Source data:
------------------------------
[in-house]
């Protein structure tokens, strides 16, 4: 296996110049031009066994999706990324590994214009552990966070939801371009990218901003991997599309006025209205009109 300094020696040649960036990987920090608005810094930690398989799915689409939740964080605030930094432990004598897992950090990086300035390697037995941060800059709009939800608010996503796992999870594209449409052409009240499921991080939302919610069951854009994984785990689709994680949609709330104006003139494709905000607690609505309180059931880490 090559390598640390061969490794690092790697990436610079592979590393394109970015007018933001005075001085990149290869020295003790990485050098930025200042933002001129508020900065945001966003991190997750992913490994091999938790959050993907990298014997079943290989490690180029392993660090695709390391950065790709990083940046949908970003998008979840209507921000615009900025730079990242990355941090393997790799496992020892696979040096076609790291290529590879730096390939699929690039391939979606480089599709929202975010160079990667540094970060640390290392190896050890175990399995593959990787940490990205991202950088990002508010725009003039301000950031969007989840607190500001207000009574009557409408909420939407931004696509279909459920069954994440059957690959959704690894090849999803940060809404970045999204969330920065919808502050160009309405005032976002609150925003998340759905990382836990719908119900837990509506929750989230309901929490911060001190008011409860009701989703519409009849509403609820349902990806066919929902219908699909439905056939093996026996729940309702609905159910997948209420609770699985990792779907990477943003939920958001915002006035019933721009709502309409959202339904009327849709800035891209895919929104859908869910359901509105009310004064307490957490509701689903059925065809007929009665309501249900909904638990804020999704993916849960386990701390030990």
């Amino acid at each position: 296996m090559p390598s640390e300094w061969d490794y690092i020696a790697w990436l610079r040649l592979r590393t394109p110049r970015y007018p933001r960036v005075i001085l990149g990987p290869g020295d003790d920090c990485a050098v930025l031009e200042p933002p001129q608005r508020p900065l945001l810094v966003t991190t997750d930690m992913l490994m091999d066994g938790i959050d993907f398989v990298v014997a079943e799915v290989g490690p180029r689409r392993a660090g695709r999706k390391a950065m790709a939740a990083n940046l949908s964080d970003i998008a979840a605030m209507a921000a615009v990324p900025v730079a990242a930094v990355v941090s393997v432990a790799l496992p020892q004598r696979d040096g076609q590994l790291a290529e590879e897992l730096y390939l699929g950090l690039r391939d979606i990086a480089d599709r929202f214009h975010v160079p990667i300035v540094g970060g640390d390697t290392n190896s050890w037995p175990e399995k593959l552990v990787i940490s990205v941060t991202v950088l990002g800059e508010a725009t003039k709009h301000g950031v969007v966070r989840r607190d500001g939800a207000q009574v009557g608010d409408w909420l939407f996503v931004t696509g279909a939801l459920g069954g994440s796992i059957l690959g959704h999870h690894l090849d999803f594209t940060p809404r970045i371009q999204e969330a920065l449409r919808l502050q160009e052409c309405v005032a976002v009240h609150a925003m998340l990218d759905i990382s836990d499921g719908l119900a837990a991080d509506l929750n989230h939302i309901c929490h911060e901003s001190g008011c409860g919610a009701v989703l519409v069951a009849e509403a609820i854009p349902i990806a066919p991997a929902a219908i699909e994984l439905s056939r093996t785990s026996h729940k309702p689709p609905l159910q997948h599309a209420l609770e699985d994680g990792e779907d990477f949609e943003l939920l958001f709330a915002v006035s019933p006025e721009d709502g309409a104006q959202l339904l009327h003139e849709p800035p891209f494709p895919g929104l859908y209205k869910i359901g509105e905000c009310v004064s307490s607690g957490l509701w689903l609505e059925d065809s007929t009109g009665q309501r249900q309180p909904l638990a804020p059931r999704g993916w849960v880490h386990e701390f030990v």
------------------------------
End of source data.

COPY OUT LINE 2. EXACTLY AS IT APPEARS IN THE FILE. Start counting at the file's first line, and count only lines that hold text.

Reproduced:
């Protein structure tokens, strides 16, 4: 296996110049031009066994999706990324590994214009552990966070939801371009990218901003991997599309006025209205009109 300094020696040649960036990987920090608005810094930690398989799915689409939740964080605030930094432990004598897992950090990086300035390697037995941060800059709009939800608010996503796992999870594209449409052409009240499921991080939302919610069951854009994984785990689709994680949609709330104006003139494709905000607690609505309180059931880490 090559390598640390061969490794690092790697990436610079592979590393394109970015007018933001005075001085990149290869020295003790990485050098930025200042933002001129508020900065945001966003991190997750992913490994091999938790959050993907990298014997079943290989490690180029392993660090695709390391950065790709990083940046949908970003998008979840209507921000615009900025730079990242990355941090393997790799496992020892696979040096076609790291290529590879730096390939699929690039391939979606480089599709929202975010160079990667540094970060640390290392190896050890175990399995593959990787940490990205991202950088990002508010725009003039301000950031969007989840607190500001207000009574009557409408909420939407931004696509279909459920069954994440059957690959959704690894090849999803940060809404970045999204969330920065919808502050160009309405005032976002609150925003998340759905990382836990719908119900837990509506929750989230309901929490911060001190008011409860009701989703519409009849509403609820349902990806066919929902219908699909439905056939093996026996729940309702609905159910997948209420609770699985990792779907990477943003939920958001915002006035019933721009709502309409959202339904009327849709800035891209895919929104859908869910359901509105009310004064307490957490509701689903059925065809007929009665309501249900909904638990804020999704993916849960386990701390030990």